Three candidates hoping to succeed Kasim Reed as Atlanta’s next mayor say the city may be reaching its ceiling on sales tax increases while two others said they are open to the idea of a metro area casino.
“I am open to the conversation, but I think it is highly unlikely that I could be convinced that a gaming facility downtown would be the appropriate thing for the city,” Peter Aman, former COO for the city of Atlanta under Reed, said of bringing casinos to Atlanta. “Great cities generally do not have downtown gaming.
“I do think, however, we should examine the possibility of gaming out by [Harstfield-Jackson International] airport,” he said.
City Council President Ceasar Mitchell said he supports a referendum that will let voters decide. But any casino must first prove it will complement Atlanta’s arts community, not hurt it.
The two men and nine others hoping to land the city’s top job in November met Thursday to pitch their credentials to members of the Committee for a Better Atlanta, a coalition that advocates on behalf of the business community.
Those in attendance also included former Atlanta City Councilwoman Cathy Woolard, Fulton County Commission Chairman John Eaves, state Sen. Vincent Fort, former Atlanta Workforce Development Agency head Michael Sterling and Atlanta City Councilmembers Keisha Lance Bottoms and Kwanza Hall. Atlanta City Councilwoman Mary Norwood had a prior engagement and was not able to attend, her campaign said.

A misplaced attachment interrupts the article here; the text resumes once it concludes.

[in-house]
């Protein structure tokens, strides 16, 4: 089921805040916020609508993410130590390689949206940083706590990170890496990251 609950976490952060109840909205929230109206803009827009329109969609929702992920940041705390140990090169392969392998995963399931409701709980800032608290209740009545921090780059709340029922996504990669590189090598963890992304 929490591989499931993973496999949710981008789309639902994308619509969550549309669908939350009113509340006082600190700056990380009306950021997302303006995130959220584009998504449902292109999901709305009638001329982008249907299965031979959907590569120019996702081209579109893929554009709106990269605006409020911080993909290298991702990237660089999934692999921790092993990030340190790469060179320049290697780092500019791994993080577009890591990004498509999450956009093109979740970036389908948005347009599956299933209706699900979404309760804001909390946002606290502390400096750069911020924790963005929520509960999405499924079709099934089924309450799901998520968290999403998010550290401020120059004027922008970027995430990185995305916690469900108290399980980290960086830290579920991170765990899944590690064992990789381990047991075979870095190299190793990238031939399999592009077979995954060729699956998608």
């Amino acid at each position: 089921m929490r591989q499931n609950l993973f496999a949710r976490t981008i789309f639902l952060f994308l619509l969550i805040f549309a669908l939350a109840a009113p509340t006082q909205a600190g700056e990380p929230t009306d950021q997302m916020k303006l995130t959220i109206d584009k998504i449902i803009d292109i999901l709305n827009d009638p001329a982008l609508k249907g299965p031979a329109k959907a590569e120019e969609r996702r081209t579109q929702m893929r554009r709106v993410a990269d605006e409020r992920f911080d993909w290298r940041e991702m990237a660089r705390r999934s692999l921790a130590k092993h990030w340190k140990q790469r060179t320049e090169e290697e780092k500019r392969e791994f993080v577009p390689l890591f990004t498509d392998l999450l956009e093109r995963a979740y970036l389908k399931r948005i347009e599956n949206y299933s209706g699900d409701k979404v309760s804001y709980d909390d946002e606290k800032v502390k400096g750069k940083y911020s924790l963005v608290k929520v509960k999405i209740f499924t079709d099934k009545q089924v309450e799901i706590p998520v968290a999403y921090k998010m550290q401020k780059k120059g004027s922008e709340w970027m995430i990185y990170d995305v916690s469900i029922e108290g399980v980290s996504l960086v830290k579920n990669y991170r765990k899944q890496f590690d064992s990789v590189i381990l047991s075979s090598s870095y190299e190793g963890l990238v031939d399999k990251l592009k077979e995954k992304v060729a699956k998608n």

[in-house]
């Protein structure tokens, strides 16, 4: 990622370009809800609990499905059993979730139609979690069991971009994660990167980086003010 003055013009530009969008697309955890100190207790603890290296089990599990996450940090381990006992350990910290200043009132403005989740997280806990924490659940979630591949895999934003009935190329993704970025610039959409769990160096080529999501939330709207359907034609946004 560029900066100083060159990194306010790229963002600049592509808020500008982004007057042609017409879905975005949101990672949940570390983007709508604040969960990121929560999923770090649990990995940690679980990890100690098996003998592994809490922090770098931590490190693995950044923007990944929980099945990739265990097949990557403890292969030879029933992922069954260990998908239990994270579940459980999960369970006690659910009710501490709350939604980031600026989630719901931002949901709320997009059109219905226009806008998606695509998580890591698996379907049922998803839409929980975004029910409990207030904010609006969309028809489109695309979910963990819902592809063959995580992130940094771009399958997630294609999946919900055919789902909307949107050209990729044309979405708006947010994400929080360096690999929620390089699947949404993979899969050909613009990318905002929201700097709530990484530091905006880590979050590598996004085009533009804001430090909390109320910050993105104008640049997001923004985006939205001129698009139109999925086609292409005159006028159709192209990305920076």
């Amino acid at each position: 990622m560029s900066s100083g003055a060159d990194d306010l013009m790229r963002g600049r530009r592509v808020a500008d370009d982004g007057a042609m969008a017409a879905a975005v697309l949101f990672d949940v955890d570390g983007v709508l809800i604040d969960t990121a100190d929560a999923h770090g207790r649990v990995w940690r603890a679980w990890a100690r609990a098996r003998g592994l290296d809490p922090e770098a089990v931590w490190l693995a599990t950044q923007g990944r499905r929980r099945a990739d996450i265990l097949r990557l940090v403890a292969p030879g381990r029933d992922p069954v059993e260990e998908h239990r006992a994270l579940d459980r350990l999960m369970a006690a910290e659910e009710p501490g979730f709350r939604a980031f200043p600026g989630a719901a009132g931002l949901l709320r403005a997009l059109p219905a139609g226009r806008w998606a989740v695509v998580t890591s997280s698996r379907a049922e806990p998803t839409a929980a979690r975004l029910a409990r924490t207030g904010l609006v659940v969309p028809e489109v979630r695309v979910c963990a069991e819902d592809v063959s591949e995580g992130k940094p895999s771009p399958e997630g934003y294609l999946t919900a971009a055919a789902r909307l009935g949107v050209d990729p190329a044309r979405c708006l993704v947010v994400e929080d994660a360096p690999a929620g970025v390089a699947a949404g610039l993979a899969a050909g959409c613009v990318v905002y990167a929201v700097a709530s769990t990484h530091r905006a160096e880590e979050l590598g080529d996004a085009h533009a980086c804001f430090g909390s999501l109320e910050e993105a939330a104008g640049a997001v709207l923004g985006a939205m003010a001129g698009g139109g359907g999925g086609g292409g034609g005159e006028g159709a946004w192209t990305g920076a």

The CBA also included candidates Laban King, Elbert “Al” Bartell and Debra Ann Hampton, who say they have been overlooked in other forums.
The questions took on a broad number of topics, including transportation, police recruitment and retention, education, NPU’s and homelessness.
But there was a catch. The candidates, who took to the stage in groups of three or four, only had 30 seconds to respond.
When asked what she would do about housing affordability, Woolard said she would create a cabinet-level position to address the issue. The city needs to determine what housing choices make sense in neighborhoods and the extent of the need.
“We would access what those numbers are and then employ private sector incentives,” she said.
Bottoms, Hall and Fort said there is a limit to how high Atlanta’s sales taxes should go. Reed has proposed a one-tenth of a penny increase in the city’s sales tax to support the arts. That would add to the nine-tenths of a penny increase Atlanta voters agreed to last year for MARTA improvements and the purchase of additional property for the Atlanta BeltLine.
The city’s sales tax is now 8.9 percent.
Bottoms said there is a price to creating a great city with a vibrant arts community, but that city leaders have to demonstrate its value if it wants residents to dig deeper in their pocketbooks to pay for it.
“As long as we are good stewards of the money, people will support funding,” Bottoms said.
But Fort said there needs to be a process in place to make sure the proceeds are evenly distributed. He said he is concerned that not every community will see the benefits of the transportation spending.
“There is a healthy skepticism in the city of Atlanta in many neighborhoods about whether the bonds from the referendum and the two T-SPLOSTs have been used correctly for all parts of the city,” he said.
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